Kinsler powers Rangers to victory
Second baseman extends hitting streak to 25 games in win
ARLINGTON -- Milton Bradley stood at his locker after the Rangers' gut-wrenching 12-11 victory over the Chicago White Sox on Sunday, talking about peaks and valleys and how this year's Rangers team never quits.
"We never get tired," said Bradley, one of four Rangers that were getting ready to depart for New York for Tuesday's All-Star Game. "We never get frustrated." Even when the Rangers were down, 3-0, early, or when they took the lead, only to see the White Sox tie the game at 7 in the seventh inning. Or when they retook the lead with three runs in the bottom of the seventh and ultimately built a 12-8 lead, only to see the White Sox rally and almost come back in the top of the ninth.
As the Rangers enter the All-Star break, they have proven to themselves that they can play with anyone -- the latest example being a 4-3 homestand against the division-leading Los Angeles Angels and Chicago White Sox. They overcame a 9-18 start to hit the break at 50-46, matching their best record of the season.
And they're not satisfied, yet.
"We're nowhere close to where we want to be," said All-Star second baseman Ian Kinsler, who on Sunday extended his hitting streak to 25 games. "We're never satisfied." Sunday's close call against the White Sox is Exhibit "A" why the Rangers, in Bradley's words, "must keep fighting" and, in Kinsler's words, why they "can't be satisfied."
Kinsler had run-scoring hits in his first three at-bats on Sunday and Bradley tied his career high with his 19th home run. Like the White Sox, the Rangers scored in each of the first three innings, and led, 7-5, after three.
The White Sox chipped away with single runs in the fifth and seventh innings to tie the game at 7.
Marlon Byrd snapped the tie in the bottom of the seventh with a line-drive double down the left-field line. All-Star shortstop Michael Young extended the lead to 10-7 after coming through with a two-strike, two-run single after struggling against Chicago starter Jose Contreras.
The Rangers added two runs in the eighth on hits by rookies Brandon Boggs and Max Ramirez.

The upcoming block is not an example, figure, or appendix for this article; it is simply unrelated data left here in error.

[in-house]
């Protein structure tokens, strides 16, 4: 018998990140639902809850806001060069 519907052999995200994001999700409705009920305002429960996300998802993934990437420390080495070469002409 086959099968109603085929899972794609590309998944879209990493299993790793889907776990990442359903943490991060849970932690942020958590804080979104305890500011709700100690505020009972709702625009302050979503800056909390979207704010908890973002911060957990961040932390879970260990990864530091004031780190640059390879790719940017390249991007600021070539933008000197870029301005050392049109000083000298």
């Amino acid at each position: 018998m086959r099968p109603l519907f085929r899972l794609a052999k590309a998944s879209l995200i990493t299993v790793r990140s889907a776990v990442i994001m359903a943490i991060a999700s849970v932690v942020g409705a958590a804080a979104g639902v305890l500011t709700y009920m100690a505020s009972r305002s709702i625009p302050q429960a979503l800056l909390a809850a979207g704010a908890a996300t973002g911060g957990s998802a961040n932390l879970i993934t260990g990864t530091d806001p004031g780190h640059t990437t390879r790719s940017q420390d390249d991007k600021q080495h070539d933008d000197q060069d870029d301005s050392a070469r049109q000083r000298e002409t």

"We don't give in at all," Young said. "That's something special about this team."
The Rangers almost blew a 12-8 lead in the ninth inning when closer C.J. Wilson allowed four consecutive singles to start the inning. In his defense, however, most of them were bloops and bleeders.
Jermaine Dye's two-run ground-ball single with one out cut the Rangers' lead to 12-11, leaving the tying run at second base and the go-ahead run at first.
Wilson then engaged in an epic battle with left-handed slugger Jim Thome, who spoiled two fastballs before taking a slider for strike three. Wilson then fell behind White Sox first baseman Paul Konerko with a 3-1 count before getting Konerko to swing at a slider in the dirt for strike two, and looking at a fastball on the outside corner to end the game.
"We're the cardiac kids," Wilson said. "We make it interesting. We're like bad cholesterol, but it always tastes good."
It wasn't a good day to be a pitcher -- all five Ranger pitchers allowed at least one run, and three of the White Sox pitchers allowed runs.
"Any major leaguer who pitched in this game should be embarrassed," White Sox manager Ozzie Guillen said. "People paid a lot of money to watch this circus. Both sides, not just mine. From the first inning to the last, it was horrible. I've never seen such horrible pitching in all my years in baseball."
Rangers' rookie starter Matt Harrison had made a splashing Major League debut on Tuesday, holding the Angels to two runs in seven innings in a 3-2 victory over the AL West leaders.
In his second start, Harrison had trouble keeping the ball down. He allowed Carlos Quentin, the third batter of the game, to loft a two-run home for a 2-0 lead. Thome narrowly missed a home run later in the inning.
Juan Uribe tripled high of the wall in left field, and scored on an Orlando Cabrera single to give Chicago a 4-1 lead.
"They were hitting his fastball, and he was missing with his slider off the plate," Rangers manager Ron Washington said.
The Rangers will use the All-Star break and try and regroup their rotation -- they have used 26 pitchers -- knowing they have grinded and stayed in the AL West race by winning series after series, rather than going on long winning streaks.
They did it again Sunday, winning their fourth of five series, as they split a four-game series with the Angels earlier this week.
The way the team has played has inspired new Rangers like Bradley, who was asked after the game about making Texas his long-term home.
Said Bradley: "I've enjoyed my time here, but it just seems wherever I've been, I've given someone an excuse to move me or trade me. Nobody has been willing to go out on a limb and make that commitment to me, and that's unfortunate. But it's not going to change how I approach things."
Todd Wills is a contributor to MLB.com. This story was not subject to the approval of Major League Baseball or its clubs.